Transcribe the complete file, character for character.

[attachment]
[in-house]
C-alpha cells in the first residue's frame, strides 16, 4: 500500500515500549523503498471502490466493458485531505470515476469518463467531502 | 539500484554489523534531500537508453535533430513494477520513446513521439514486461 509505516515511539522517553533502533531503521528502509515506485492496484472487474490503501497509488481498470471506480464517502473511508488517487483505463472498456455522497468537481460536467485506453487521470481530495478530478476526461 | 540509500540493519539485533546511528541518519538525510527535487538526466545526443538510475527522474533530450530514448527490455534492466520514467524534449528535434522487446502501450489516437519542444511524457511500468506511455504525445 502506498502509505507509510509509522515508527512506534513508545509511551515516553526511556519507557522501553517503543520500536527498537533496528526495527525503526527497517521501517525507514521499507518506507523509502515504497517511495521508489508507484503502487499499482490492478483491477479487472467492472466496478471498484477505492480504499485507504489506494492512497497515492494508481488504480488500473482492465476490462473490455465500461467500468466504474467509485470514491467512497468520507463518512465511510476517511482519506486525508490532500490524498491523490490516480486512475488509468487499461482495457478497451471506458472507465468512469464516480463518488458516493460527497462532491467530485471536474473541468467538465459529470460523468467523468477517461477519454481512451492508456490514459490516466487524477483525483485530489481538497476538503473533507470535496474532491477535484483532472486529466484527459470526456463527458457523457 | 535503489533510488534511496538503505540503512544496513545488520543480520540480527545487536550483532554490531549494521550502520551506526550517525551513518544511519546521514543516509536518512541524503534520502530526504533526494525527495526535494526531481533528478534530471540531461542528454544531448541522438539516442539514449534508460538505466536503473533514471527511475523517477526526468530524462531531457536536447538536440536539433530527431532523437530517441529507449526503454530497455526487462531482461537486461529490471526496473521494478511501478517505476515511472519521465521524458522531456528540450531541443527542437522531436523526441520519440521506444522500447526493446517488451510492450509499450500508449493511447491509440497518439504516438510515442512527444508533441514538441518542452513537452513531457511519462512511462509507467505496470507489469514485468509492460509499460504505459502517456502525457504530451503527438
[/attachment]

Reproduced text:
[in-house]
C-alpha cells in the first residue's frame, strides 16, 4: 500500500515500549523503498471502490466493458485531505470515476469518463467531502 | 539500484554489523534531500537508453535533430513494477520513446513521439514486461 509505516515511539522517553533502533531503521528502509515506485492496484472487474490503501497509488481498470471506480464517502473511508488517487483505463472498456455522497468537481460536467485506453487521470481530495478530478476526461 | 540509500540493519539485533546511528541518519538525510527535487538526466545526443538510475527522474533530450530514448527490455534492466520514467524534449528535434522487446502501450489516437519542444511524457511500468506511455504525445 502506498502509505507509510509509522515508527512506534513508545509511551515516553526511556519507557522501553517503543520500536527498537533496528526495527525503526527497517521501517525507514521499507518506507523509502515504497517511495521508489508507484503502487499499482490492478483491477479487472467492472466496478471498484477505492480504499485507504489506494492512497497515492494508481488504480488500473482492465476490462473490455465500461467500468466504474467509485470514491467512497468520507463518512465511510476517511482519506486525508490532500490524498491523490490516480486512475488509468487499461482495457478497451471506458472507465468512469464516480463518488458516493460527497462532491467530485471536474473541468467538465459529470460523468467523468477517461477519454481512451492508456490514459490516466487524477483525483485530489481538497476538503473533507470535496474532491477535484483532472486529466484527459470526456463527458457523457 | 535503489533510488534511496538503505540503512544496513545488520543480520540480527545487536550483532554490531549494521550502520551506526550517525551513518544511519546521514543516509536518512541524503534520502530526504533526494525527495526535494526531481533528478534530471540531461542528454544531448541522438539516442539514449534508460538505466536503473533514471527511475523517477526526468530524462531531457536536447538536440536539433530527431532523437530517441529507449526503454530497455526487462531482461537486461529490471526496473521494478511501478517505476515511472519521465521524458522531456528540450531541443527542437522531436523526441520519440521506444522500447526493446517488451510492450509499450500508449493511447491509440497518439504516438510515442512527444508533441514538441518542452513537452513531457511519462512511462509507467505496470507489469514485468509492460509499460504505459502517456502525457504530451503527438